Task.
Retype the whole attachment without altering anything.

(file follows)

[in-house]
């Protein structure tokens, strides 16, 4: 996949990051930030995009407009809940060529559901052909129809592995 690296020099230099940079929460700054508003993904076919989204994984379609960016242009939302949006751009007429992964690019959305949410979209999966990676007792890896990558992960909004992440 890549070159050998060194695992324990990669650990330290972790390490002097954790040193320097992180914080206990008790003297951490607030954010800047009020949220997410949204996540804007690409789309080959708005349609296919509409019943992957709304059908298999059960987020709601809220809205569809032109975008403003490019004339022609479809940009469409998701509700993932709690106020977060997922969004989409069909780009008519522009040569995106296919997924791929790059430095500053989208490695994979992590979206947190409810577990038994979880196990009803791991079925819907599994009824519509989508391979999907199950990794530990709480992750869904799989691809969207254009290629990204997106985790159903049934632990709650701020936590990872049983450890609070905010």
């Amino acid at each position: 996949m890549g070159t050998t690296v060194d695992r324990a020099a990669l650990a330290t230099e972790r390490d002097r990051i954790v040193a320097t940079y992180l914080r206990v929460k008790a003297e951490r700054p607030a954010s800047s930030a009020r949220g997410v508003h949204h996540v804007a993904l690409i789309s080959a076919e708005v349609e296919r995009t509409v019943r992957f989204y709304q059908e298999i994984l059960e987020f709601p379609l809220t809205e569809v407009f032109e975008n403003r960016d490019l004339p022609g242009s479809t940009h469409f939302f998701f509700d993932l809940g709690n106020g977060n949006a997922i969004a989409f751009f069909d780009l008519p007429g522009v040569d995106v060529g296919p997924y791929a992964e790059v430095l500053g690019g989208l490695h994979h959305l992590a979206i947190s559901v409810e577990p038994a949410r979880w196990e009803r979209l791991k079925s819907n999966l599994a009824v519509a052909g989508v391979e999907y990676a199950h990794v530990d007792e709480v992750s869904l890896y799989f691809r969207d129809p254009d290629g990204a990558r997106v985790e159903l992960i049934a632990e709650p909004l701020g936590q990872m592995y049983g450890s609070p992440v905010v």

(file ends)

[in-house]
């Protein structure tokens, strides 16, 4: 996949990051930030995009407009809940060529559901052909129809592995 690296020099230099940079929460700054508003993904076919989204994984379609960016242009939302949006751009007429992964690019959305949410979209999966990676007792890896990558992960909004992440 890549070159050998060194695992324990990669650990330290972790390490002097954790040193320097992180914080206990008790003297951490607030954010800047009020949220997410949204996540804007690409789309080959708005349609296919509409019943992957709304059908298999059960987020709601809220809205569809032109975008403003490019004339022609479809940009469409998701509700993932709690106020977060997922969004989409069909780009008519522009040569995106296919997924791929790059430095500053989208490695994979992590979206947190409810577990038994979880196990009803791991079925819907599994009824519509989508391979999907199950990794530990709480992750869904799989691809969207254009290629990204997106985790159903049934632990709650701020936590990872049983450890609070905010």
């Amino acid at each position: 996949m890549g070159t050998t690296v060194d695992r324990a020099a990669l650990a330290t230099e972790r390490d002097r990051i954790v040193a320097t940079y992180l914080r206990v929460k008790a003297e951490r700054p607030a954010s800047s930030a009020r949220g997410v508003h949204h996540v804007a993904l690409i789309s080959a076919e708005v349609e296919r995009t509409v019943r992957f989204y709304q059908e298999i994984l059960e987020f709601p379609l809220t809205e569809v407009f032109e975008n403003r960016d490019l004339p022609g242009s479809t940009h469409f939302f998701f509700d993932l809940g709690n106020g977060n949006a997922i969004a989409f751009f069909d780009l008519p007429g522009v040569d995106v060529g296919p997924y791929a992964e790059v430095l500053g690019g989208l490695h994979h959305l992590a979206i947190s559901v409810e577990p038994a949410r979880w196990e009803r979209l791991k079925s819907n999966l599994a009824v519509a052909g989508v391979e999907y990676a199950h990794v530990d007792e709480v992750s869904l890896y799989f691809r969207d129809p254009d290629g990204a990558r997106v985790e159903l992960i049934a632990e709650p909004l701020g936590q990872m592995y049983g450890s609070p992440v905010v």